|GNU gcc/g++ with 386 segmented architecture. mgcd@QSof01.alcbel.be (1996-06-24)|
|Re: GNU gcc/g++ with 386 segmented architecture. email@example.com (1996-06-24)|
|Re: GNU gcc/g++ with 386 segmented architecture. firstname.lastname@example.org (1996-06-26)|
|Re: GNU gcc/g++ with 386 segmented architecture. email@example.com (1996-06-26)|
|Re: GNU gcc/g++ with 386 segmented architecture. firstname.lastname@example.org (1996-06-27)|
|Re: GNU gcc/g++ with 386 segmented architecture. email@example.com (1996-06-30)|
|Re: GNU gcc/g++ with 386 segmented architecture. firstname.lastname@example.org (1996-07-01)|
|Re: GNU gcc/g++ with 386 segmented architecture. email@example.com (1996-07-01)|
|Re: GNU gcc/g++ with 386 segmented architecture. firstname.lastname@example.org (1996-07-01)|
|Re: GNU gcc/g++ with 386 segmented architecture. email@example.com (Sean Eric Fagan) (1996-07-01)|
|From:||firstname.lastname@example.org (Kirk Hays)|
|Date:||26 Jun 1996 11:44:35 -0400|
|Organization:||Sequent Computer Systems, Inc.|
|Keywords:||GCC, 386, comment|
Martin G C Davies <mgcd@QSof01.alcbel.be> wrote:
>I would like gcc and g++ on an Intel 386 but with a segmented architecture
>i.e. pointers are 48 bits (a segment (DS/ES/FS/GS) and a base/index/offset).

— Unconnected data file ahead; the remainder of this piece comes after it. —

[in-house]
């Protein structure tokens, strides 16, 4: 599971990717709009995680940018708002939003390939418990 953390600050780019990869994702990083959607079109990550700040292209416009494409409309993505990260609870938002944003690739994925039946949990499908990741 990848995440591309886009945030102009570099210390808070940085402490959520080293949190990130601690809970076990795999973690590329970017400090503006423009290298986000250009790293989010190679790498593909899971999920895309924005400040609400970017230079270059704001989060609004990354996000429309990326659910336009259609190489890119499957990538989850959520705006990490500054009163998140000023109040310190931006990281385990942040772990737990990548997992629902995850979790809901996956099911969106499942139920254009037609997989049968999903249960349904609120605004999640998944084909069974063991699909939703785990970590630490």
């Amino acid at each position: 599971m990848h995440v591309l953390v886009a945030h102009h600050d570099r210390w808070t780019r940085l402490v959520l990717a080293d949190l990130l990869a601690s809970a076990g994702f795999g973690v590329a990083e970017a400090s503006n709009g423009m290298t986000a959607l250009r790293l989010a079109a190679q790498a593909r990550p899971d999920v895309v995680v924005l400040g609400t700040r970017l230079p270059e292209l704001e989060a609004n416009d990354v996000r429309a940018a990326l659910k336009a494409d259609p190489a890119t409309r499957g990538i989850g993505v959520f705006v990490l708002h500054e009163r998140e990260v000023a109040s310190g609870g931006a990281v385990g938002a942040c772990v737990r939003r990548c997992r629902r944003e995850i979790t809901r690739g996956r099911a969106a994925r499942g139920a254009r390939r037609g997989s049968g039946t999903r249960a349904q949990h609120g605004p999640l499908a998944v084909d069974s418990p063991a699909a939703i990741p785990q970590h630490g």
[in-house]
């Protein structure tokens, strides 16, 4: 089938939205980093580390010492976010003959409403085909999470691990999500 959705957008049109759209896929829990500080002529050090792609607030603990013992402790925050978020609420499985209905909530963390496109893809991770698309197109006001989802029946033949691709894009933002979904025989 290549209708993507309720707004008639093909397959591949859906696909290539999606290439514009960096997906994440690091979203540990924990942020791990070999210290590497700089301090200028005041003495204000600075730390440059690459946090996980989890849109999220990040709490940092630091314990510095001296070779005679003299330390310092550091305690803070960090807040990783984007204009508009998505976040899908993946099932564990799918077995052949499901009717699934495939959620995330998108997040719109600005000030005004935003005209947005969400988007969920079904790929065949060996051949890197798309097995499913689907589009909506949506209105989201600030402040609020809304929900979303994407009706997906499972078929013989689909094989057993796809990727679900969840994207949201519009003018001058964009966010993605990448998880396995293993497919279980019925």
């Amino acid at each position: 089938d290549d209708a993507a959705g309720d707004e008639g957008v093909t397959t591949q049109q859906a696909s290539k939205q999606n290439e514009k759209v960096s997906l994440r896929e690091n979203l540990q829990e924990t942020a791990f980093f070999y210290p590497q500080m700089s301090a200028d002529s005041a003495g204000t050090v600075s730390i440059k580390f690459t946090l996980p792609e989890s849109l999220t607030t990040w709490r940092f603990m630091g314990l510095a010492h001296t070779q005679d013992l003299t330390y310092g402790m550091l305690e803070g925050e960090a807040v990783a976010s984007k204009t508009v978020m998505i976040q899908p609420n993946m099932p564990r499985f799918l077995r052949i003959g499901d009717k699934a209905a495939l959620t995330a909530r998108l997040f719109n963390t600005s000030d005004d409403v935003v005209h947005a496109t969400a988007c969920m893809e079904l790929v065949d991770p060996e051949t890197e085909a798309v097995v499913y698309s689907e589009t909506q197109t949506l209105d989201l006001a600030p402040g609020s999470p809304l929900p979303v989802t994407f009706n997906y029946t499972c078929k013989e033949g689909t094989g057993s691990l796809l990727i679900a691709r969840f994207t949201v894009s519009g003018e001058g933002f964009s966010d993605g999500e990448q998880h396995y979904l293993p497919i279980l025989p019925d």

>I have had a look at the document "Using and Porting GNU CC" and there seems
>to be no mode that I can use for such a pointer e.g. SImode, PDImode,
>Is it possible to do this and, even better, has anyone done it?
It can't be done with GCC, as GCC confuses pointers with integers early in
the conversion to RTL.
You'd have to rewrite large portions of the RTL handling, adding new "large
pointer" types, etc. A Major Project.
I know - I've sized it.
I've looked at doing this with lcc, and think it might be more tractable,
but I haven't actually sized the effort.
>Any help or suggestions would be very useful (even if the answer is "it
>can't be done").
It can be done, and should be done, as lots of sloppy C code can be caught
by large model.
Personally, I'd love to have a "check-out" compiler (interpreter, more
likely) that allowed one to trap uninitialized data accesses, random
pointers, boundary condition math, etc. Particularly nice would be the
ability to set the sizes of integer types, and to "tune" to generate "code"
that mimics a particular architecture.
>[GCC believes very strongly that its target machine has a flat address space.
>It may be doable, but it'd be a huge project. I've never seen a C compiler
>that did 386 large model. Are there any? -John]
Microsoft C did it for a while.
Intel's C-386 did it, Watcom's C compiler used to (and may still),
Metaware's High-C could be forced into it, using pragmas, but they were no
longer providing the standard libraries for large mode in 1994.
As we move away from the obvious usage of the x86 segmented architecture,
more compilers are dropping support for the different models of
segmentation, and going to "flat mode".
[I believe that Centerline's Codecenter and Objectcenter products (formerly
Saber C and C++) are essentially the checkout compilers you're asking for.
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